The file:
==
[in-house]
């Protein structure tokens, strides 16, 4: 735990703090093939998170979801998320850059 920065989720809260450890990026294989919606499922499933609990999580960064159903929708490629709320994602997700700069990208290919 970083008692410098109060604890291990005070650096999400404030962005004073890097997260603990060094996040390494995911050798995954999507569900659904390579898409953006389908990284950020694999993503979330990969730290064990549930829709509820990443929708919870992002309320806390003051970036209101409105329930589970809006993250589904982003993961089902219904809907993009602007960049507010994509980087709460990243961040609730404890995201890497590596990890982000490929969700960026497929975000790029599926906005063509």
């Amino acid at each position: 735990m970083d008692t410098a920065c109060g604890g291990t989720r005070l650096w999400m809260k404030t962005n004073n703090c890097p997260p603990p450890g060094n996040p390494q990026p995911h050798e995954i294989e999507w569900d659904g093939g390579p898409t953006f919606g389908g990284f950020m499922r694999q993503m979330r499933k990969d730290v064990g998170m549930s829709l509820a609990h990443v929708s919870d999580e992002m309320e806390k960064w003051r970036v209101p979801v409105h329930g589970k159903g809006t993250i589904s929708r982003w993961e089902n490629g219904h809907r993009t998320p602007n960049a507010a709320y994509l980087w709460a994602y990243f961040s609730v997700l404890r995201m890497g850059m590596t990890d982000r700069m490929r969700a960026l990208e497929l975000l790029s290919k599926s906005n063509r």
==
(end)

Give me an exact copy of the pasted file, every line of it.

[in-house]
């Protein structure tokens, strides 16, 4: 735990703090093939998170979801998320850059 920065989720809260450890990026294989919606499922499933609990999580960064159903929708490629709320994602997700700069990208290919 970083008692410098109060604890291990005070650096999400404030962005004073890097997260603990060094996040390494995911050798995954999507569900659904390579898409953006389908990284950020694999993503979330990969730290064990549930829709509820990443929708919870992002309320806390003051970036209101409105329930589970809006993250589904982003993961089902219904809907993009602007960049507010994509980087709460990243961040609730404890995201890497590596990890982000490929969700960026497929975000790029599926906005063509």
């Amino acid at each position: 735990m970083d008692t410098a920065c109060g604890g291990t989720r005070l650096w999400m809260k404030t962005n004073n703090c890097p997260p603990p450890g060094n996040p390494q990026p995911h050798e995954i294989e999507w569900d659904g093939g390579p898409t953006f919606g389908g990284f950020m499922r694999q993503m979330r499933k990969d730290v064990g998170m549930s829709l509820a609990h990443v929708s919870d999580e992002m309320e806390k960064w003051r970036v209101p979801v409105h329930g589970k159903g809006t993250i589904s929708r982003w993961e089902n490629g219904h809907r993009t998320p602007n960049a507010a709320y994509l980087w709460a994602y990243f961040s609730v997700l404890r995201m890497g850059m590596t990890d982000r700069m490929r969700a960026l990208e497929l975000l790029s290919k599926s906005n063509r």